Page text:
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August 4, 2008 | by  | in News | [ssba]

Feminist conspiracy takes the knowledge, but men still got the money

A report recently released by the New Zealand Vice-Chancellors’ Committee (NZVCC) shows that despite more women than men graduating at all levels of university study, the salaries of female graduates are continuing to lag behind.

The report, NZUniGradStats, shows that while women made up more than 60 per cent of university graduates, the salaries of their male peers were higher in all areas but physical science, where women earned nearly $2,000 more.

For graduates with no specific major, the report showed that the average male was earning $75,796 compared with $48,896 for women.

Women have outnumbered men in undergraduate-level education for over 10 years, but according to the latest statistics, in 2006, they have also overtaken men in completing doctoral degrees.

Roger Smyth, manager of tertiary sector performance analysis at the Ministry of Education said that while the number of women in postgraduate studies had been increasing for several years, there was no substantial research on why.

He pointed out, however, that an increase in women earning PhDs would in time affect the gender ratio of academic staff in the country’s universities.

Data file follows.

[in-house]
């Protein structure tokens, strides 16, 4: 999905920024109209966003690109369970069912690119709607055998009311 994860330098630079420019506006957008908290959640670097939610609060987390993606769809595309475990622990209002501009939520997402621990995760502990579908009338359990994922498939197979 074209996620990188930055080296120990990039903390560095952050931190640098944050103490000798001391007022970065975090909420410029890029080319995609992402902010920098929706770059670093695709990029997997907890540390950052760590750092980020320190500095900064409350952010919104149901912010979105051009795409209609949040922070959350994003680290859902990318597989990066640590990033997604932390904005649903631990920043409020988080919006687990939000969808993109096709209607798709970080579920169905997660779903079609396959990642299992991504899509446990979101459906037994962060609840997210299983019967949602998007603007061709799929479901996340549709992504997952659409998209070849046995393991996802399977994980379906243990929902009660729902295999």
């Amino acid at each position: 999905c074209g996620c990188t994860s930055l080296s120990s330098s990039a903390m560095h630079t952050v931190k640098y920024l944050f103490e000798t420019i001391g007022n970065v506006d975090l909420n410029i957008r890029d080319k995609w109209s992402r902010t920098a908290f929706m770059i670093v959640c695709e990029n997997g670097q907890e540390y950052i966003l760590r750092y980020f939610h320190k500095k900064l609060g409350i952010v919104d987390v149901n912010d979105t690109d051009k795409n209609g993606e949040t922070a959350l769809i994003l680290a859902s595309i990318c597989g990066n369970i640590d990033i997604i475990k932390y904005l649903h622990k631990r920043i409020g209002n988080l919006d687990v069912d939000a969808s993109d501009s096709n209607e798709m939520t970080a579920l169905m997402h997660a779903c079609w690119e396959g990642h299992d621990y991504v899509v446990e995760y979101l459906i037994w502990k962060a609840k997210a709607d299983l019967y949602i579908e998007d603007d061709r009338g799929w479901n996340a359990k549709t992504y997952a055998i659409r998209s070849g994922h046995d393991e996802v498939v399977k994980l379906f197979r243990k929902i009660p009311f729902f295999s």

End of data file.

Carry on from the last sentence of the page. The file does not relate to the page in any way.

Other impacts, Victoria University Institute of Policy Studies senior research fellow Paul Callister said, could include more ethnic intermarriage as educated women looked to marry educated men where there were not enough within their own ethnic groups, as well as lower national fertility rates as educated women tended to have fewer children.

Callister added that life choices that women often made, such as working part-time to have a family, would continue to affect their earnings.

The NZVCC report comes as data released by the Ministry of Education demonstrates that females are also outdoing males in obtaining university entrance, and the gap is widening.

In 2006, 45 per cent of female school leavers obtained the qualification or its equivalent, compared with 33 per cent of males. The 12- point gap is the largest in four years.

Education Minister Chris Carter said that New Zealand was not alone in being confronted with the issue. “This in an international trend. Educationists all over the world are grappling with this.”


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